Harmonial Vegeterian Society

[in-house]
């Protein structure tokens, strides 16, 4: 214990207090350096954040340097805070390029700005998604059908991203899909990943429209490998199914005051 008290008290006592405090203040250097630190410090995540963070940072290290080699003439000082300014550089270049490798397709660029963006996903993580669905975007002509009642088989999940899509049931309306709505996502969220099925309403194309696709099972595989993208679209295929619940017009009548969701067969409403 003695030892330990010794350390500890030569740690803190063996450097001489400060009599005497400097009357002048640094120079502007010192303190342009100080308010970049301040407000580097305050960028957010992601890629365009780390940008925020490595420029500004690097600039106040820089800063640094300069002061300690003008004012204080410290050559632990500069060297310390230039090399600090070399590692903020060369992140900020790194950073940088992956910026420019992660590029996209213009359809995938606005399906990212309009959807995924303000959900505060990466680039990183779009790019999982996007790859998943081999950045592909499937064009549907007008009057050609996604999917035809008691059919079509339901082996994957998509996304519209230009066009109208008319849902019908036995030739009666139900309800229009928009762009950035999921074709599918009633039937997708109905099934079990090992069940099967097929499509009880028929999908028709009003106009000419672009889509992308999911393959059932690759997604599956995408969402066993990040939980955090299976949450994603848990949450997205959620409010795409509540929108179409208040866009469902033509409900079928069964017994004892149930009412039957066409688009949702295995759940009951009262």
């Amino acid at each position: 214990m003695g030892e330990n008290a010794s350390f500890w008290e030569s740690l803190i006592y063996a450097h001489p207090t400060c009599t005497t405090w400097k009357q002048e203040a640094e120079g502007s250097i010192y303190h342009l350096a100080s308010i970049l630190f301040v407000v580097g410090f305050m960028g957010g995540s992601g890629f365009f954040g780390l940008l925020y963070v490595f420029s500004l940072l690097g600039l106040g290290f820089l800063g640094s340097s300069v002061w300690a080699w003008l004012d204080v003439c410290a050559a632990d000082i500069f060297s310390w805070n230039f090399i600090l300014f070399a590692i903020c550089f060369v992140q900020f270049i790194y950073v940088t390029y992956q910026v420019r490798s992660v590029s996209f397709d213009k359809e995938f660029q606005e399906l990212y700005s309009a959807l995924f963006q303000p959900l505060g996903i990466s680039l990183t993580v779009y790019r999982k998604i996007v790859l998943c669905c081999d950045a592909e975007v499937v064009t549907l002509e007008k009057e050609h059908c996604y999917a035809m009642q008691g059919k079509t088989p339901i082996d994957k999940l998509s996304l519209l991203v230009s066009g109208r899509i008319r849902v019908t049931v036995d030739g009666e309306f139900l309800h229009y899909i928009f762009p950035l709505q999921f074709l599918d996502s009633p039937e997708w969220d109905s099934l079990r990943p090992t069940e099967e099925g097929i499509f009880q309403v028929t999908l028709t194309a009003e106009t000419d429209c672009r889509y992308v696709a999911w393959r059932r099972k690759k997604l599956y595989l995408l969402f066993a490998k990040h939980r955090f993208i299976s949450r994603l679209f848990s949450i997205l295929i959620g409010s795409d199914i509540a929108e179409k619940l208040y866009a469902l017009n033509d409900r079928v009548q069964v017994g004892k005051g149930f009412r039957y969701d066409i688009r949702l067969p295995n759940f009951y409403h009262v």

Apparently there was only one such experimental settlement in the Arkansas Ozarks. It was founded by physician James E. Spencer about 1857 in Benton County two or three miles east of Maysville. Spencer called the site Harmony Springs, while the group itself was called the Harmonial Vegeterian Society. It was patterned after the earlier Oneida Community of New York state. Unlike Longley's communities and the town of Liberal, the Harmonial Vegeterian Society professed Christianity. One thing that the Harmonial Vegeterian Society had in common with the Missouri experimental communities, however, is that it was an object of scorn from some locals. For example, since the Harmonial Vegeterian Society set aside no particular day for religious services, the members were accused of breaking the Sabbath and were charged with the offense in Benton County Court. Goodspeed's 1889 history of Benton County even claimed that the Harmonial Vegeterian Society renounced marriage, although there is no evidence of this. Lack of local acceptance may have contributed to the demise of the Harmonial Vegeterian Society, but the fact that Spencer left the group after about three years probably had more to do with it. The final blow came in the spring of 1861, as the Civil War came on, when Brigadier General N. Bart Pearce took over the property at Harmony Springs to use as a training ground for his troops.